Thursday, January 18, 2018

                  A Bulgarian Novel Written in English
                             By Thomas McGonigle

                            the book concerns itself with a violent useless death in Upstate and the journey by two people about in Bulgaria later in the same year on what is called the Aerial Tollway which in the Bulgarian Orthodox tradition, a person upon death finds his/her soul taken on the tollway to be judged... this goes on for forty days and then                      


            There must have been places in the trailer in the mobile home, in Linda’s house, where she lives as she wants to live…
            Places of what might have been… 
            A very arch way of…
            Folders stuffed with pieces of paper covered with Cyrillic writing.  No one could read it.
            It all gets tossed. 
            No one wants any of it and in truth it is all just a mess, her brother say.
            To see the ragged edges of the folders, I don’t know when she stops looking into them or when she decides she can’t do anything with them. 
            Surely, she knows there comes a moment but still you can’t throw them away, Linda must have been thinking… and then there is mess from the dogs, over the years, but the stuff is still there and now it is even a bigger mess but no one can read any of it.
            What must it have been like to realize she isn’t about to get right back to the Bulgarian stuff?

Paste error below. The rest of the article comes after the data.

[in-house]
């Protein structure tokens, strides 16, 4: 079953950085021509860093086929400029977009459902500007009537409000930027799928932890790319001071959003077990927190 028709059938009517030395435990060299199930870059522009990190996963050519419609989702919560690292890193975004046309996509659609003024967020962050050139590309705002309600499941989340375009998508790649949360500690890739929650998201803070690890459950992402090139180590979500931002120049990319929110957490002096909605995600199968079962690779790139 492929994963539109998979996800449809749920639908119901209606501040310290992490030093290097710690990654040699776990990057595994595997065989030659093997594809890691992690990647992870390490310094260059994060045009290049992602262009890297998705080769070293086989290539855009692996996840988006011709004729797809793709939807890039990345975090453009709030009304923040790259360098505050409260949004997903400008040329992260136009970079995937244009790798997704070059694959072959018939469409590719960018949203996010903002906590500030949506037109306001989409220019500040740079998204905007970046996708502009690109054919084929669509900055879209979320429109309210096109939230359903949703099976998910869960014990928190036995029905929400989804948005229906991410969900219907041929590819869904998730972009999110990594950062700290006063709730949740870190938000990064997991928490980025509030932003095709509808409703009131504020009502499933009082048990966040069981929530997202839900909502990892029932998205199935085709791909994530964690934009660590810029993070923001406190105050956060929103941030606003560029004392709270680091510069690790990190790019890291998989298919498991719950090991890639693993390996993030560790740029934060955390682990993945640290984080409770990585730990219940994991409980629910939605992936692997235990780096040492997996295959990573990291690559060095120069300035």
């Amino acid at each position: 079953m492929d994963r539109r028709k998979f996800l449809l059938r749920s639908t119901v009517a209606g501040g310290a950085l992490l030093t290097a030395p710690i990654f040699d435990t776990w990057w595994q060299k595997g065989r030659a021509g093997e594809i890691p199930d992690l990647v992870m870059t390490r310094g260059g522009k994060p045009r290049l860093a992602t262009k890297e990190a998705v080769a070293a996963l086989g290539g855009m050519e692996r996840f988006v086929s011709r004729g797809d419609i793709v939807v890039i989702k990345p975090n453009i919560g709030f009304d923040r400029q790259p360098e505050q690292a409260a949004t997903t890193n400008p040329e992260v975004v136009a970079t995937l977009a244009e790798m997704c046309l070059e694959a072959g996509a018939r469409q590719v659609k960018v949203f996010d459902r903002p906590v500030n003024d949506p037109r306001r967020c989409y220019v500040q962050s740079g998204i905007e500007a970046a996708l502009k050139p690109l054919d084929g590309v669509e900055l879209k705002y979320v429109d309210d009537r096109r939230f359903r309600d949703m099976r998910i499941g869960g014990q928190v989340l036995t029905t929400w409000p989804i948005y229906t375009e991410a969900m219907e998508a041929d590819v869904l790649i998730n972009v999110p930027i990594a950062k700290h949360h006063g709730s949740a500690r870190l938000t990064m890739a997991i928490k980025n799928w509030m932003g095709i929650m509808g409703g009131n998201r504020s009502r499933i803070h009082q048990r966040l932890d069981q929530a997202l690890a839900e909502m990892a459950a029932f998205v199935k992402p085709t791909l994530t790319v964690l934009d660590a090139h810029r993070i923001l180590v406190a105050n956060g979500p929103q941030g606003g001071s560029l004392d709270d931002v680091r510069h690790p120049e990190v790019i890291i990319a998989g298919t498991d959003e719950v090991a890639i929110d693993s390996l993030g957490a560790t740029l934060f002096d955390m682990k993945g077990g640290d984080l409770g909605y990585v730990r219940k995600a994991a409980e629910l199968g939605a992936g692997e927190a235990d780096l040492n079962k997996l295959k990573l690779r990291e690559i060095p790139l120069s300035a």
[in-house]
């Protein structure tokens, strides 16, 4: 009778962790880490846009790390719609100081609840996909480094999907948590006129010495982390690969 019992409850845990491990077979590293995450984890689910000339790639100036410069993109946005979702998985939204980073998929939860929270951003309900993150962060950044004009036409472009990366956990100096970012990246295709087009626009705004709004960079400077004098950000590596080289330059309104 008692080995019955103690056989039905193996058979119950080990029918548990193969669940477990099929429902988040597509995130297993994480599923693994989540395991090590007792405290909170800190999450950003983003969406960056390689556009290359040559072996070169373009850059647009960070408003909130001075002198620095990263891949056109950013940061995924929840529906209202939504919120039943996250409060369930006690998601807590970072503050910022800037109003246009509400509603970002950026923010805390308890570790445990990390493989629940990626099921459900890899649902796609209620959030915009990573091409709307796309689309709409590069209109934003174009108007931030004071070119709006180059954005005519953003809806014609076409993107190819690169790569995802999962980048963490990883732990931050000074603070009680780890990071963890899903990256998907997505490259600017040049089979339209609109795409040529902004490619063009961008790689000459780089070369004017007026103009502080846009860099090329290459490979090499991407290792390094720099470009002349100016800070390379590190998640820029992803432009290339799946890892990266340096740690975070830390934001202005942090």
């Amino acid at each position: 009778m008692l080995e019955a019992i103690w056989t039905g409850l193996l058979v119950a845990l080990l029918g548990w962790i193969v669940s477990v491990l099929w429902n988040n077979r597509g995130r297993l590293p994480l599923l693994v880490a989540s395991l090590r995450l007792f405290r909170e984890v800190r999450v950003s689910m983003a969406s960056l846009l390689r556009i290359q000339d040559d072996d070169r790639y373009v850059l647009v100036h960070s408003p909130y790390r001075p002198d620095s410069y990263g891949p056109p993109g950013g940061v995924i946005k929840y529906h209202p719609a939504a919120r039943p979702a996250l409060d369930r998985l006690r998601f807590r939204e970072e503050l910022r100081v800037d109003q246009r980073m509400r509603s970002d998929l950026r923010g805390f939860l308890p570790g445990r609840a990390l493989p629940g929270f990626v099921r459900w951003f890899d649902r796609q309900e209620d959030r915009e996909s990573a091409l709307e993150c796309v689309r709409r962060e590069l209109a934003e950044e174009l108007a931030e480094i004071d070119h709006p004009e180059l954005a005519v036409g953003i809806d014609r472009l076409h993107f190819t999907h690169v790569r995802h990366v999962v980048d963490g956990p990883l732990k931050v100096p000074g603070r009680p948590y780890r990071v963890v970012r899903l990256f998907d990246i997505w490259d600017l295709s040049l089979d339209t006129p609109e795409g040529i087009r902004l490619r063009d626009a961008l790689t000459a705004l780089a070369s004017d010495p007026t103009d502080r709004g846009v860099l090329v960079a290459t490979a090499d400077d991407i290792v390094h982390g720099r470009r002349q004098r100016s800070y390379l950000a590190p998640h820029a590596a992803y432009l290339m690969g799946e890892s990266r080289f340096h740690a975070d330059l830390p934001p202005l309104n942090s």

Linda must remember when she jokes about how Americans are always starting again, even when they are in their 80s… we are always starting again, wiping out the past and getting on with it as they say in Nebraska.  Everybody in Nebraska knows someone who has moved on finally, finally after a hundred years of trying to make a new start… and they end up down there in Arizona or some such place…
            She must be thinking  someday some way she might get a chance but she never talks to her brother about any of this or to any of the people she works with.  While one or two of them might know where Bulgaria is no one really wants to talk about that far-away place and she hadn’t much patience, anymore with explaining and gradually even she is aware of how hard it is to work up interest in that place that doesn’t want her interest in their history.
            Linda isn’t like the naïve girl who wants to research a Rumanian village in Bulgaria and how Rumanian memory survives in Bulgaria… to even have to begin to  explain to someone why that is a taboo subject…
            Those pages in their folders, she must look at them or looked toward them and knows what is there: the pages of notes because it is hard to make photocopies… there are limits and permissions to be gotten and then the machines didn’t work…
            No one could know the sheer difficulty of working in Bulgaria. 
            And then there is the actual pages before her… written in a cursive penmanship in the 19th Century and then trying to find someone who she could talk to about this and there is really no one and anyone who might be interested is more interested in using her to get to the US or wanting to talk about the price of jeans or God knows what…
            Those pages of her notes, those ladders never going up into the scholarly air of accomplishment, as might be…